WASHINGTON -- On Dec. 15, the Log Cabin Republicans (LCR) and other conservative groups met with Rep. Jim Jordan, chair of the conservative Republican Study Committee (RSC), and learned that the group's focus in 2011 was going to be on fiscal issues. R. Clarke Cooper, LCR's executive director, walked away from that meeting reassured that the GOP wouldn't be going after LGBT rights when they took control of the House.
But one month later, Jordan (R-Ohio) is now saying that the RSC will be pushing legislation to ban same-sex marriage in the nation's capital, a symbolic move that would appease social conservatives but be unlikely to pass the Democratic-controlled Senate.
"I think RSC will push for it, and I'm certainly strongly for it," Jordan told The Hill. "I don't know if we've made a decision, if I'll do it or let another member do it, but I'm 100 percent for it."
Cooper said that he was "very disappointed" by the announcement. "From our perspective, not only is it an attack on states' rights, but it goes in direct violation to the DC Human Rights Act," he added.
Jordan's statement that the RSC will push for the DC marriage equality ban seems to go against the message he was sending groups -- which included the LCR, Heritage Foundation and National Rifle Association -- at the December meeting.
"What Chairman Jordan shared with us is that all the priorities for this Congress are fiscal-related," Cooper told The Huffington Post in early January. "One could interpret it as there have been lessons learned either at a pragmatic or principled level by certain Republicans on social issues, that they're not good for the party; they are divisive." He added that Jordan identified three areas of importance for the RSC: 1) a rescission package that would eliminate previously approved spending; 2) balancing the federal budget; and 3) federal welfare reform.
Asked for clarification, Jordan's Press Secretary Meghan Snyder said that the congressman's top priorities are still creating jobs and reducing government spending. However, she added, he also "believes that, in addition to addressing our country's fiscal issues, advocating for low taxes, less spending and a strong national defense, conservatives must advocate for traditional family values like life and marriage. Family is the cornerstone upon which our communities, our states and our nation is built, and conservatives must lead the way in promoting the strengths of the traditional family whenever we can."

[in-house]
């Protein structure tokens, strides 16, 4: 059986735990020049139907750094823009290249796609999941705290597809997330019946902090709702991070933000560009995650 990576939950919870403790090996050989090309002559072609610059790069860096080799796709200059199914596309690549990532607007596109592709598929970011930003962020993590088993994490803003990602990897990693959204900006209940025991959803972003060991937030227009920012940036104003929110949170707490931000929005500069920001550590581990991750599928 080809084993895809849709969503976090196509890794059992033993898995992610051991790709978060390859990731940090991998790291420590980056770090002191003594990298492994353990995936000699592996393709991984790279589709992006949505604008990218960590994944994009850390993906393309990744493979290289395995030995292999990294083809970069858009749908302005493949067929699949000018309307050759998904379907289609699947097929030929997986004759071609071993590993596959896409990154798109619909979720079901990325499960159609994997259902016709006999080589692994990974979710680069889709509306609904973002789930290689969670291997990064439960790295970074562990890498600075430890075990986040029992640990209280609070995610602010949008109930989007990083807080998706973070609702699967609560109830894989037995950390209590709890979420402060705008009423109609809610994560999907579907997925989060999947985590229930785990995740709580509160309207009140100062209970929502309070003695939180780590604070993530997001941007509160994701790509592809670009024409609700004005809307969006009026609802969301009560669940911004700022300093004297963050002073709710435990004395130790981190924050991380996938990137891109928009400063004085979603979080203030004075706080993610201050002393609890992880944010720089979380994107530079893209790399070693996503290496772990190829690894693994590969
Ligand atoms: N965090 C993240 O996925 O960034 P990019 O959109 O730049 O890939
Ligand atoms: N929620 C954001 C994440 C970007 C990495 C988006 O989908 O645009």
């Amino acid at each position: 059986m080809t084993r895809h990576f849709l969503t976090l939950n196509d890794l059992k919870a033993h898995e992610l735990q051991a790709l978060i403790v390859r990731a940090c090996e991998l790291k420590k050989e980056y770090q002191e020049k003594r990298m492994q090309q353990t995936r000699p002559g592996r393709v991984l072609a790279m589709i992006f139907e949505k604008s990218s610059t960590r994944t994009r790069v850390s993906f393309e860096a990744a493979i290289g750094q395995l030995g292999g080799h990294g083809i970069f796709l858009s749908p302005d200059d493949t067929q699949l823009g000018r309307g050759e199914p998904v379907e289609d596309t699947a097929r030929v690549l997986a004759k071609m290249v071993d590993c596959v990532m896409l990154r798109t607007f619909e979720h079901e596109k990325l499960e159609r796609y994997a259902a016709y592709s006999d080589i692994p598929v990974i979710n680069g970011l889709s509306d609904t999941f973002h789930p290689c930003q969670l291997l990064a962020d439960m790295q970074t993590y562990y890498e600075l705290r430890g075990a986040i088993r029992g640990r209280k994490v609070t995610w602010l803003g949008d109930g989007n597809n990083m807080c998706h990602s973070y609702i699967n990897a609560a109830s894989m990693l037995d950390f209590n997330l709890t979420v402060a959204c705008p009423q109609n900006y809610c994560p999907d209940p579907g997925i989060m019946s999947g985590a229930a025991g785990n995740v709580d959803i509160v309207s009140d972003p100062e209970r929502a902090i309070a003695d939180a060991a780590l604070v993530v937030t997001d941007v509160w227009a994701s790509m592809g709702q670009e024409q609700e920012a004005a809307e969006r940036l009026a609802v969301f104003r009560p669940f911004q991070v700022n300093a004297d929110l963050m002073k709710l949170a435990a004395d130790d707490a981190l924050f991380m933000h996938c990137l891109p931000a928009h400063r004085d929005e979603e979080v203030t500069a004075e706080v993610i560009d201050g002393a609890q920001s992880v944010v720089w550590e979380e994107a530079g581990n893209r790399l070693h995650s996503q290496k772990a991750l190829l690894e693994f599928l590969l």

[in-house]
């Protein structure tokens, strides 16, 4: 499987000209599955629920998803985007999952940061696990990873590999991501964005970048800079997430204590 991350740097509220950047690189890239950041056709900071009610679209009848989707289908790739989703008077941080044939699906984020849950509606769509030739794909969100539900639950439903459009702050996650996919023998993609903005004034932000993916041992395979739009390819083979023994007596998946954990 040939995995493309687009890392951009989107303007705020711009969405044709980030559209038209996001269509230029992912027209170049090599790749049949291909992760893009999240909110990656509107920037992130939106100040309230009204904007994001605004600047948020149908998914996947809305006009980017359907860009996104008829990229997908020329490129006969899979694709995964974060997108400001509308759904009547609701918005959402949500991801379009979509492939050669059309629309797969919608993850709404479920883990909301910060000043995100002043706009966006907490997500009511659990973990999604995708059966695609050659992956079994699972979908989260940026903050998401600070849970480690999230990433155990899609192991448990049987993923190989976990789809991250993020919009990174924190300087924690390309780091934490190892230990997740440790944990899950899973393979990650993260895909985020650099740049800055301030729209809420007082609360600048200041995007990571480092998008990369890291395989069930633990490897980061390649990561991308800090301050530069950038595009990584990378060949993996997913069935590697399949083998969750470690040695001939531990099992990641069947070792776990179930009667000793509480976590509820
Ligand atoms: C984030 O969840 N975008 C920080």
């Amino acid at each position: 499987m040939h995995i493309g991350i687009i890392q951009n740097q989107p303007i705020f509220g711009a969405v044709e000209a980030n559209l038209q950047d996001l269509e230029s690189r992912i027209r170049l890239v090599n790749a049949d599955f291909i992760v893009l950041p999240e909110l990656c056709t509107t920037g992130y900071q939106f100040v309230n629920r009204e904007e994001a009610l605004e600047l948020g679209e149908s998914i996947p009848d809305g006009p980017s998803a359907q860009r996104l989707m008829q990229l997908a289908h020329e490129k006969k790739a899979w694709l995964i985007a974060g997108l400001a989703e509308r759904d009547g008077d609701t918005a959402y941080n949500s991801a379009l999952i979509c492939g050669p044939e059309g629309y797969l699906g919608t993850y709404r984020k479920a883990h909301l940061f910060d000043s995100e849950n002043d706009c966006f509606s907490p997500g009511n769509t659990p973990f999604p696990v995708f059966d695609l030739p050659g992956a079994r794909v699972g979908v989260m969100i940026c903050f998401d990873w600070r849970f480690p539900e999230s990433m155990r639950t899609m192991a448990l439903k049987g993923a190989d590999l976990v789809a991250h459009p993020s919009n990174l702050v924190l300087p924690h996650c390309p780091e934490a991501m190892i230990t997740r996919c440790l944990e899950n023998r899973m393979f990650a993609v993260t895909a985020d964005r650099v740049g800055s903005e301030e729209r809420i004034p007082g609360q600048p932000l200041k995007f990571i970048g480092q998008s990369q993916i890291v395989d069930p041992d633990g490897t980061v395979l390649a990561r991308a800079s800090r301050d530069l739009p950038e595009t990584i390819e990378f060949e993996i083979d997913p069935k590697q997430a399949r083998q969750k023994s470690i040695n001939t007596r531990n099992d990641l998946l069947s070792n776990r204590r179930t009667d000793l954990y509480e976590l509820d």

Pro-choice advocates have also been dismayed that Republicans are going after funding for abortions in Washington, D.C. Last week, members of the Congressional Pro-Life Caucus introduced the No Taxpayer Funding for Abortion Act, which not only reinstates a ban on D.C. using its own money to pay for abortions for low-income women, but is also "designed to ensure that every federal government agency and program is prohibited from spending tax money to fund abortions."
Of course, with Democrats still in control in the Senate, these measures are unlikely to become law -- just as the House Republicans' vote to repeal health care reform was a largely symbolic gesture. On Monday night, House Republicans also moved forward with a two-page resolution to reduce "non-security" spending to 2008 levels or below, putting thousands of government programs on a potential chopping block with no specifics on what or how much would be cut.